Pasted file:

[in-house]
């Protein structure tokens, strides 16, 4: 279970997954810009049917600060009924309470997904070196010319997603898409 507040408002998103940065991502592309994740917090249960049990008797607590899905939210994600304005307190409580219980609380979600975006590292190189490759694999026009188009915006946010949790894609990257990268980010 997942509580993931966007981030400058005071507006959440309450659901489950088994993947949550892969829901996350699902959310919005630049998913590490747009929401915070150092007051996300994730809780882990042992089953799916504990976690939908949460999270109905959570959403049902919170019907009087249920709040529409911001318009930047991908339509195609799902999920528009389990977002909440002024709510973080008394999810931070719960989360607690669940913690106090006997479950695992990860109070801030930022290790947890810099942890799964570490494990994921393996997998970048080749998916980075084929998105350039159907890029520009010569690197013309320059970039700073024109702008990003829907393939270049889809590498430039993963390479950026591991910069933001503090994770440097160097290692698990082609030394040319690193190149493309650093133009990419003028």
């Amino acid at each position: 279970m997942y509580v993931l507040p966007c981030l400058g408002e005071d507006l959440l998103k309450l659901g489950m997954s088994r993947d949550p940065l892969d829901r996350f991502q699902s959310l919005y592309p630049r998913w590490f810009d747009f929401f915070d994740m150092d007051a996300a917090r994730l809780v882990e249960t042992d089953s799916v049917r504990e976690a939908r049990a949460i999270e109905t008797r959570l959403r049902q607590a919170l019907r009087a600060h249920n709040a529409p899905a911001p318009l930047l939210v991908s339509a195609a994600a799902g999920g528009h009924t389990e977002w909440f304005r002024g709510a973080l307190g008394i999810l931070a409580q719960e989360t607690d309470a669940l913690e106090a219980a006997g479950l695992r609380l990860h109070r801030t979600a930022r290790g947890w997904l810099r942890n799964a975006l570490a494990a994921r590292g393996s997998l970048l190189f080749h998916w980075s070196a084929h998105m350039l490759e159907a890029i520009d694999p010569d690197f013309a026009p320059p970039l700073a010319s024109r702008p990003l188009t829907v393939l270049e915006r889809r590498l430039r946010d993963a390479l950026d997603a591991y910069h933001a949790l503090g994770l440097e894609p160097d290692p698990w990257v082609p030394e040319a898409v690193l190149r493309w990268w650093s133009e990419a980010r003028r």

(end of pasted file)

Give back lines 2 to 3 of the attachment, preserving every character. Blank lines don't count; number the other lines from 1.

């Protein structure tokens, strides 16, 4: 279970997954810009049917600060009924309470997904070196010319997603898409 507040408002998103940065991502592309994740917090249960049990008797607590899905939210994600304005307190409580219980609380979600975006590292190189490759694999026009188009915006946010949790894609990257990268980010 997942509580993931966007981030400058005071507006959440309450659901489950088994993947949550892969829901996350699902959310919005630049998913590490747009929401915070150092007051996300994730809780882990042992089953799916504990976690939908949460999270109905959570959403049902919170019907009087249920709040529409911001318009930047991908339509195609799902999920528009389990977002909440002024709510973080008394999810931070719960989360607690669940913690106090006997479950695992990860109070801030930022290790947890810099942890799964570490494990994921393996997998970048080749998916980075084929998105350039159907890029520009010569690197013309320059970039700073024109702008990003829907393939270049889809590498430039993963390479950026591991910069933001503090994770440097160097290692698990082609030394040319690193190149493309650093133009990419003028």
């Amino acid at each position: 279970m997942y509580v993931l507040p966007c981030l400058g408002e005071d507006l959440l998103k309450l659901g489950m997954s088994r993947d949550p940065l892969d829901r996350f991502q699902s959310l919005y592309p630049r998913w590490f810009d747009f929401f915070d994740m150092d007051a996300a917090r994730l809780v882990e249960t042992d089953s799916v049917r504990e976690a939908r049990a949460i999270e109905t008797r959570l959403r049902q607590a919170l019907r009087a600060h249920n709040a529409p899905a911001p318009l930047l939210v991908s339509a195609a994600a799902g999920g528009h009924t389990e977002w909440f304005r002024g709510a973080l307190g008394i999810l931070a409580q719960e989360t607690d309470a669940l913690e106090a219980a006997g479950l695992r609380l990860h109070r801030t979600a930022r290790g947890w997904l810099r942890n799964a975006l570490a494990a994921r590292g393996s997998l970048l190189f080749h998916w980075s070196a084929h998105m350039l490759e159907a890029i520009d694999p010569d690197f013309a026009p320059p970039l700073a010319s024109r702008p990003l188009t829907v393939l270049e915006r889809r590498l430039r946010d993963a390479l950026d997603a591991y910069h933001a949790l503090g994770l440097e894609p160097d290692p698990w990257v082609p030394e040319a898409v690193l190149r493309w990268w650093s133009e990419a980010r003028r």